Cambridge-based ASL is one of 29 print-specialist resellers featured in CRN Essential's Meet the Specialists report (abbreviated version viewable here).
This Q&A, with ASL marketing director Nigel Allen is taken from that report.
How has COVID-19 changed the demand landscape for print, particularly given you sell and support office equipment?
NA: We are still installing kit into some of our customers - the food industry generally speaking is still going. But I'd be lying if I said the revenues haven't been affected. We have invested heavily in IT and unified comms to diversify our product portfolio and have focused on those quite a bit last couple of months, and although we've not won any huge bits of business it has helped things tick over.
Barclays' CEO recently intimated that big offices may become a thing of the past. Post-COVID, what will the typical office look like and how will that impact print specialists like you?
NA: I think he's right.
Particularly if you're looking at the main conurbations, I think people will be hesitant to go back into those offices, and I think those companies will have to change the way they work. Our portfolio of 7,000 SMB customers probably won't change as significantly, but we know people will still work from home.
Because managed print services are focused on the office, it is key that companies do not overlook the cost and security of home printing - and even potential fraud. Come 23 March when everyone shut down, PC World was probably very busy with very cheap printing devices going out the door. But people are paying four times per page more than in the office. For one or two people that's fine but suddenly, if you've got 200 people doing that, are they buying right? Are they monitoring what Doug is buying at home? Suddenly you're buying toner and selling it on eBay!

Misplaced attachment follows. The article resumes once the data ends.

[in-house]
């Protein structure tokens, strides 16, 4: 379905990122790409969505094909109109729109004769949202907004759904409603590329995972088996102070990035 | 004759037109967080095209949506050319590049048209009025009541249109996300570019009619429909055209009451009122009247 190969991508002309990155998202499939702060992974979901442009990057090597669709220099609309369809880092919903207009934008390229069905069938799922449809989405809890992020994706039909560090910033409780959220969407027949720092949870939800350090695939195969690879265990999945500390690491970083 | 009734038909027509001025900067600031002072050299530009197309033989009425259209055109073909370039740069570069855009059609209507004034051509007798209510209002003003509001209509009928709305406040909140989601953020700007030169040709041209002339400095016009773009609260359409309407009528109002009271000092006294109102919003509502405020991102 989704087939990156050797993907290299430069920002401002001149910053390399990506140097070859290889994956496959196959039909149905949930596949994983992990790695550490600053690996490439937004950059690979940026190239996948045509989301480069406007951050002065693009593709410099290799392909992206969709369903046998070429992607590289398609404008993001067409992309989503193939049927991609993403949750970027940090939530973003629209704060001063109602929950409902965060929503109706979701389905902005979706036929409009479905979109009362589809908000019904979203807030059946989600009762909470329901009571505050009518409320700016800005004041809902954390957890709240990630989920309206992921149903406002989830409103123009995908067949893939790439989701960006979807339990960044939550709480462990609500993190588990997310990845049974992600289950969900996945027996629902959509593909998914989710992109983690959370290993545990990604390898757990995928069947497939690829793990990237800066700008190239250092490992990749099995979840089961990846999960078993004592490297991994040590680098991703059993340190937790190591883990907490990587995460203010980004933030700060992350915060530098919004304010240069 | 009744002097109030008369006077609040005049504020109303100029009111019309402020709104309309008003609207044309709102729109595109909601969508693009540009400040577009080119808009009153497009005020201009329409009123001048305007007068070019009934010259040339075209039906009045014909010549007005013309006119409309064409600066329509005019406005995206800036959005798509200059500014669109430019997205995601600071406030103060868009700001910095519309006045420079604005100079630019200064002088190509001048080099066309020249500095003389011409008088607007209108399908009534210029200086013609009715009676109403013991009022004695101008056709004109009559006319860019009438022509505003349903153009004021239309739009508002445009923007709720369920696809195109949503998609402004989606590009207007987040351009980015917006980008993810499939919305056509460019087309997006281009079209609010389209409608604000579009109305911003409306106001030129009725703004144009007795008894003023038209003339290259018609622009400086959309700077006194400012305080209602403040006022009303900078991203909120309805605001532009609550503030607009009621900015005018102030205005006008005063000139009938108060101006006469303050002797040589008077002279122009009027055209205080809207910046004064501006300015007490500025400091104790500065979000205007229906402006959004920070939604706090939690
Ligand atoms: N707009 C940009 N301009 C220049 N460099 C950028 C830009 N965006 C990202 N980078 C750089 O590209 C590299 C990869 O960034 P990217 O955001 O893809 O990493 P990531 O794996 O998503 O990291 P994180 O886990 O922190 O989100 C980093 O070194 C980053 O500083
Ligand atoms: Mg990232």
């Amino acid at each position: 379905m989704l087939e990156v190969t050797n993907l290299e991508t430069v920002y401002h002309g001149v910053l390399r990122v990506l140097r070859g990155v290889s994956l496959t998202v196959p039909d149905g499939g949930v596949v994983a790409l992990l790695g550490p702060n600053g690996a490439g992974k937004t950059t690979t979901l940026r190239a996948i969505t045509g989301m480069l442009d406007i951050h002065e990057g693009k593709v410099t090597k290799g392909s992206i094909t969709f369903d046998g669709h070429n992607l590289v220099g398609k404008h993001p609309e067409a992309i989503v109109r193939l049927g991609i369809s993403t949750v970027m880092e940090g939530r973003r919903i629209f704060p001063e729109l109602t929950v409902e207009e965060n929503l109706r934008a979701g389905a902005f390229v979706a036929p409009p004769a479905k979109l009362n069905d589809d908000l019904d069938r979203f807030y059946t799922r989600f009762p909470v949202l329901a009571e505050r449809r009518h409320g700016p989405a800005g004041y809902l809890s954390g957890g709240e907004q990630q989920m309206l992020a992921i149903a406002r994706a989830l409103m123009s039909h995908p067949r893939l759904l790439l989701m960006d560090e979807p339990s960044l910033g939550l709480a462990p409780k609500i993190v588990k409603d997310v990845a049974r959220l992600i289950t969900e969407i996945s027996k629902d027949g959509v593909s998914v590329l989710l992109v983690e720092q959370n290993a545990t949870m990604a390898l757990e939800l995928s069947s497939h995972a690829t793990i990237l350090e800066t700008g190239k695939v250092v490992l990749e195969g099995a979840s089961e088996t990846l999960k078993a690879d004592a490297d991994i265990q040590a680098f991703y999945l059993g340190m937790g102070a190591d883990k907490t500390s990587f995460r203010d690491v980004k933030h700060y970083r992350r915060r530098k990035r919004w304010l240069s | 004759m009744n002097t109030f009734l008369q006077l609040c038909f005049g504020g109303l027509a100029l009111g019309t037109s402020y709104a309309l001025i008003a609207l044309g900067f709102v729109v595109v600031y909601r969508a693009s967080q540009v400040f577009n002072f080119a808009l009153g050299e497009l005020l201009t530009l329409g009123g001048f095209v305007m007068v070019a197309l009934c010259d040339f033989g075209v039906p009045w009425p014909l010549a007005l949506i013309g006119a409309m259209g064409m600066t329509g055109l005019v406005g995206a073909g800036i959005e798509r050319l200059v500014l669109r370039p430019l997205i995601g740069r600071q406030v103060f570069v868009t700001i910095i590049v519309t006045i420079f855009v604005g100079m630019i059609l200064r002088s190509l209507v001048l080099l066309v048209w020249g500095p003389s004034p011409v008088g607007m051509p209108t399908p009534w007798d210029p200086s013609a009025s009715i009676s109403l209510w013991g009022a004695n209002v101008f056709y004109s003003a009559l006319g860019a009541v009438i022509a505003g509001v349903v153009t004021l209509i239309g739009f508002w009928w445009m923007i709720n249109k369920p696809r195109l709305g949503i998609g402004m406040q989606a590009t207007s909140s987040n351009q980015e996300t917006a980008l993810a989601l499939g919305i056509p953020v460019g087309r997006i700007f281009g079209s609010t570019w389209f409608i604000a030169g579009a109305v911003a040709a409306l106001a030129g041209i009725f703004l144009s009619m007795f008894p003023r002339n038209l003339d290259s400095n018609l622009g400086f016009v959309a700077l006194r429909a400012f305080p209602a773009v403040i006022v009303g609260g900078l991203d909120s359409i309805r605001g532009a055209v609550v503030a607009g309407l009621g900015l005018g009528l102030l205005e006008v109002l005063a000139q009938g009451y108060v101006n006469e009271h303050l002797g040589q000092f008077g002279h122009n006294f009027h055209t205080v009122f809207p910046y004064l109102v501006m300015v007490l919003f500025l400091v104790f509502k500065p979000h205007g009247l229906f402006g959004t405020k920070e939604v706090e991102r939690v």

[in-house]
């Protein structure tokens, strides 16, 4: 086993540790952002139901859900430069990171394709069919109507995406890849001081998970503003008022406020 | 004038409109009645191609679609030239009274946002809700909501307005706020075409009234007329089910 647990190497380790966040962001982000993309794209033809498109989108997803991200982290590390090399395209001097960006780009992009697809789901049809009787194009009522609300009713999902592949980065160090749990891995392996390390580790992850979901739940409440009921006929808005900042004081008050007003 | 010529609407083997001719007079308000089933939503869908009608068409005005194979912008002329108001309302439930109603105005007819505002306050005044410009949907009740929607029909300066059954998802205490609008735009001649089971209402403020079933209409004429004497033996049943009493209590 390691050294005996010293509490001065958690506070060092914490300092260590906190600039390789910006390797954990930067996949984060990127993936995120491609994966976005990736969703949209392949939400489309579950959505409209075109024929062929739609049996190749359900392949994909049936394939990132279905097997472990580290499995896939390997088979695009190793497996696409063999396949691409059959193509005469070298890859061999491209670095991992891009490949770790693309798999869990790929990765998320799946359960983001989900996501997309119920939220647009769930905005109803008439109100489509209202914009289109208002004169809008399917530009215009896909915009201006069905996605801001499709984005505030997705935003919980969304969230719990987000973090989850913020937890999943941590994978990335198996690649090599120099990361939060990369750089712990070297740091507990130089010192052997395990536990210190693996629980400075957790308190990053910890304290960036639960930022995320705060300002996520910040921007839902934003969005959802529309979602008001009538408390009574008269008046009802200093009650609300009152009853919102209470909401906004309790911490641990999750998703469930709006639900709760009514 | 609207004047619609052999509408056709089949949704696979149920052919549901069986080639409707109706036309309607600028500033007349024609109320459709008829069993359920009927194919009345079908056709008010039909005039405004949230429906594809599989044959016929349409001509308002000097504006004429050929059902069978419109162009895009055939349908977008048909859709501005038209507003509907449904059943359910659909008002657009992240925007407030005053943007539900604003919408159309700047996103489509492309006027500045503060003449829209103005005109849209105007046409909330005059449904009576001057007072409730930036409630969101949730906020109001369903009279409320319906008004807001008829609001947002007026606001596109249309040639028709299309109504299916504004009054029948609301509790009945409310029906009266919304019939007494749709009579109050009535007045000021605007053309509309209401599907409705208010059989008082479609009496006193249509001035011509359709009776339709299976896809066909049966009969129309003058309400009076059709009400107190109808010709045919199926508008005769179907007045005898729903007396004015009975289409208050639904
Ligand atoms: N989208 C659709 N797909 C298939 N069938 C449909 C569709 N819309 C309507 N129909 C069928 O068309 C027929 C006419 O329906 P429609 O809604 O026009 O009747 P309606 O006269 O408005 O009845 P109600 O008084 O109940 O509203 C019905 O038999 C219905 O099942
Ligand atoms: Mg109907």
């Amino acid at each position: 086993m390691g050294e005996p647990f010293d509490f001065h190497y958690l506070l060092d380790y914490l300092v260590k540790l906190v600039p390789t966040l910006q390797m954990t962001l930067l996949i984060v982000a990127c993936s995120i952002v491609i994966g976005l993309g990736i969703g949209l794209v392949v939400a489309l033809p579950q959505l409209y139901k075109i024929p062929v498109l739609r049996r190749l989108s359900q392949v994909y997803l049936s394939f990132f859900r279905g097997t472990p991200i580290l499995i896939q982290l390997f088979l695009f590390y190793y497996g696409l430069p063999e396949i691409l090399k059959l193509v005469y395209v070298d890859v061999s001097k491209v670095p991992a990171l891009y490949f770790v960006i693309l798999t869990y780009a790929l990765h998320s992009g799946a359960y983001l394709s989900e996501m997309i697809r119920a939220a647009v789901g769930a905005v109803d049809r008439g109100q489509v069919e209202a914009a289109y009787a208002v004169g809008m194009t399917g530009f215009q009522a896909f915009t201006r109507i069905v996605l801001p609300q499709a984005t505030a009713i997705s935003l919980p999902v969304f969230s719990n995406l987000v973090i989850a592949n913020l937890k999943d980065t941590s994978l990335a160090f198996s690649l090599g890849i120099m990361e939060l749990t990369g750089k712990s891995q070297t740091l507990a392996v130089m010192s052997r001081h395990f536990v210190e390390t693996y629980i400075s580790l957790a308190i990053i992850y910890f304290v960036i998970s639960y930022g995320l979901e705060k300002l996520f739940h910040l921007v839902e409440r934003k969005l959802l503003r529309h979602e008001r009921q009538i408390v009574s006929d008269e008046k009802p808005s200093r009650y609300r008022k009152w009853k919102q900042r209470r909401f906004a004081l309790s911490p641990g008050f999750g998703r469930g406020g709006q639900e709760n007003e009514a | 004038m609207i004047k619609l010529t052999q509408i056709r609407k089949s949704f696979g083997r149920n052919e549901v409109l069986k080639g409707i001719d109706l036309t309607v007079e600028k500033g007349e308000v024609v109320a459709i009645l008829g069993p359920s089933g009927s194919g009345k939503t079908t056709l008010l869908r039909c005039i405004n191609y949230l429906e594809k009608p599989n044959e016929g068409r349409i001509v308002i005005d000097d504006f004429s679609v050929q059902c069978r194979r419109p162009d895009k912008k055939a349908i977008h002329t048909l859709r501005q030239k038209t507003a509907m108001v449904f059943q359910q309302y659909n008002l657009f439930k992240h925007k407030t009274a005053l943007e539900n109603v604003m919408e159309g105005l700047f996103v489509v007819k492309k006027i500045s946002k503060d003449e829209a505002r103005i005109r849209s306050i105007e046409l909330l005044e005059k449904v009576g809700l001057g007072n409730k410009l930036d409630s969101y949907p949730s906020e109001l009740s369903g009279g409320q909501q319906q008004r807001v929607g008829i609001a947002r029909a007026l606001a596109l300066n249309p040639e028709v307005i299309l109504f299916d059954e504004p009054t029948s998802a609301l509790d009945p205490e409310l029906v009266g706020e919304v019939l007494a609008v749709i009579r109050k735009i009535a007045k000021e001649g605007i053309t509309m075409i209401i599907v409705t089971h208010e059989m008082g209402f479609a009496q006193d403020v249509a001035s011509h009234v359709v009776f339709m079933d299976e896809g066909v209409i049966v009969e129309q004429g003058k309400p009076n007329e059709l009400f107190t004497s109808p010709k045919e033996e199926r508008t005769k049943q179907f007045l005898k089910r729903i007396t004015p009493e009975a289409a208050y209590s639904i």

So there are things companies like ASL can do to help manage home printing - via centralised purchasing and having a unified product portfolio. If the home user has a printing problem, they can phone up and [we will] know exactly what they've got and the common problems.
Businesses like us need to adapt. Outside of what I said about investing in IT and UC, managed print businesses have to adapt, or they won't survive. If you took an estimate of the printing in the next 18 months getting back to 80 per cent - which is a pure guess - there's 20 per cent of revenue there to fill.
There will be more demand in the office for social distancing. So whereas for years people have been pushing [for cost reasons] to use one MFD in the office, people may now want more desktop devices, which are more expensive to run. There will be more demand for software and proximity cards to release your print, rather than touch devices. So there are some revenue opportunities and an opportunity for increased management of those devices, which hopefully ASL and others will be able to capitalise on.
ASL is a private equity-backed buy and build. Have you had to pause your M&A strategy?
NA: Our strategy is still the same. We are a buy-and-build strategy and, of course, our ability to buy has been affected in the short term. But, also, people may not be as willing to sell because if you look at their last six months trading it's not so great and the banks will look at it and say it's not worth that. So the timing may be affected.
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An important message from CRN about the eagerly awaited Channel Awards 2020
Have a look at the 34 categories available to enter, including six new one-off categories that acknowledge channel achievements during the Covid-19 Pandemic